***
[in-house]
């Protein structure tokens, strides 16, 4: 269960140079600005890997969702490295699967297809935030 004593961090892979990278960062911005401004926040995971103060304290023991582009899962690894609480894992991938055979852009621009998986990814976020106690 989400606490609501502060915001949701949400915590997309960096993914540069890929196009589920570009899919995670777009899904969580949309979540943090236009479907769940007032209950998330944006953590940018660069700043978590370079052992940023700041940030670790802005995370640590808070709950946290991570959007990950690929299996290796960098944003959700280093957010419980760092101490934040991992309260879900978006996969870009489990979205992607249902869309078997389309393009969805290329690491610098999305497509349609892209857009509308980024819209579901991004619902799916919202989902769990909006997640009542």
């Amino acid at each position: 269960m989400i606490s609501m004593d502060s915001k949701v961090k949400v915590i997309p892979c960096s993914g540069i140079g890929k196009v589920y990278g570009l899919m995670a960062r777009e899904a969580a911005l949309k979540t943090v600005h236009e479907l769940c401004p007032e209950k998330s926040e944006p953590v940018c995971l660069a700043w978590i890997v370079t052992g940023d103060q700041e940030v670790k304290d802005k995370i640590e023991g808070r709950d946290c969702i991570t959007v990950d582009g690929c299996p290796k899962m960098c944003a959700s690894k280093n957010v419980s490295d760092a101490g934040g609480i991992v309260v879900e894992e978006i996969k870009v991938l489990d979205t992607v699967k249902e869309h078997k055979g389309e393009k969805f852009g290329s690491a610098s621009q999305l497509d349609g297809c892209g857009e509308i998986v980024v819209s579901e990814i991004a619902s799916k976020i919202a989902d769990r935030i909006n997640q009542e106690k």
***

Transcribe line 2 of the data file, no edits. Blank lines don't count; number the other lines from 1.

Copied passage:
């Protein structure tokens, strides 16, 4: 269960140079600005890997969702490295699967297809935030 004593961090892979990278960062911005401004926040995971103060304290023991582009899962690894609480894992991938055979852009621009998986990814976020106690 989400606490609501502060915001949701949400915590997309960096993914540069890929196009589920570009899919995670777009899904969580949309979540943090236009479907769940007032209950998330944006953590940018660069700043978590370079052992940023700041940030670790802005995370640590808070709950946290991570959007990950690929299996290796960098944003959700280093957010419980760092101490934040991992309260879900978006996969870009489990979205992607249902869309078997389309393009969805290329690491610098999305497509349609892209857009509308980024819209579901991004619902799916919202989902769990909006997640009542």